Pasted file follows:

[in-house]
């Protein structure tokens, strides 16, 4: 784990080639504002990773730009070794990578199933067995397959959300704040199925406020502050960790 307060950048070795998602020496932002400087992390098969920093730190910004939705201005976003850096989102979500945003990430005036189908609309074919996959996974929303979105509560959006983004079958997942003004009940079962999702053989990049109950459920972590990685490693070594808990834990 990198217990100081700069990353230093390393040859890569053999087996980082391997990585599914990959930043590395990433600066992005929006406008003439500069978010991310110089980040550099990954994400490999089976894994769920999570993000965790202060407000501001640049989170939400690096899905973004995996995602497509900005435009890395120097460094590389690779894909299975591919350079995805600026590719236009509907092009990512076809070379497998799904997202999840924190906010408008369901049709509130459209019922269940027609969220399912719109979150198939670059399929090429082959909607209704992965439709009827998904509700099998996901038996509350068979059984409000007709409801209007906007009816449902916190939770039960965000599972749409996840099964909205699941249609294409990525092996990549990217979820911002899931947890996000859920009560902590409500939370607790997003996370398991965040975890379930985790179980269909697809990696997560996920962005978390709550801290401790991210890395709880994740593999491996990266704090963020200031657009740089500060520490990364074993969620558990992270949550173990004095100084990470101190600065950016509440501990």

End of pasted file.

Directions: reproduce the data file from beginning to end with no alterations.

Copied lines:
[in-house]
């Protein structure tokens, strides 16, 4: 784990080639504002990773730009070794990578199933067995397959959300704040199925406020502050960790 307060950048070795998602020496932002400087992390098969920093730190910004939705201005976003850096989102979500945003990430005036189908609309074919996959996974929303979105509560959006983004079958997942003004009940079962999702053989990049109950459920972590990685490693070594808990834990 990198217990100081700069990353230093390393040859890569053999087996980082391997990585599914990959930043590395990433600066992005929006406008003439500069978010991310110089980040550099990954994400490999089976894994769920999570993000965790202060407000501001640049989170939400690096899905973004995996995602497509900005435009890395120097460094590389690779894909299975591919350079995805600026590719236009509907092009990512076809070379497998799904997202999840924190906010408008369901049709509130459209019922269940027609969220399912719109979150198939670059399929090429082959909607209704992965439709009827998904509700099998996901038996509350068979059984409000007709409801209007906007009816449902916190939770039960965000599972749409996840099964909205699941249609294409990525092996990549990217979820911002899931947890996000859920009560902590409500939370607790997003996370398991965040975890379930985790179980269909697809990696997560996920962005978390709550801290401790991210890395709880994740593999491996990266704090963020200031657009740089500060520490990364074993969620558990992270949550173990004095100084990470101190600065950016509440501990």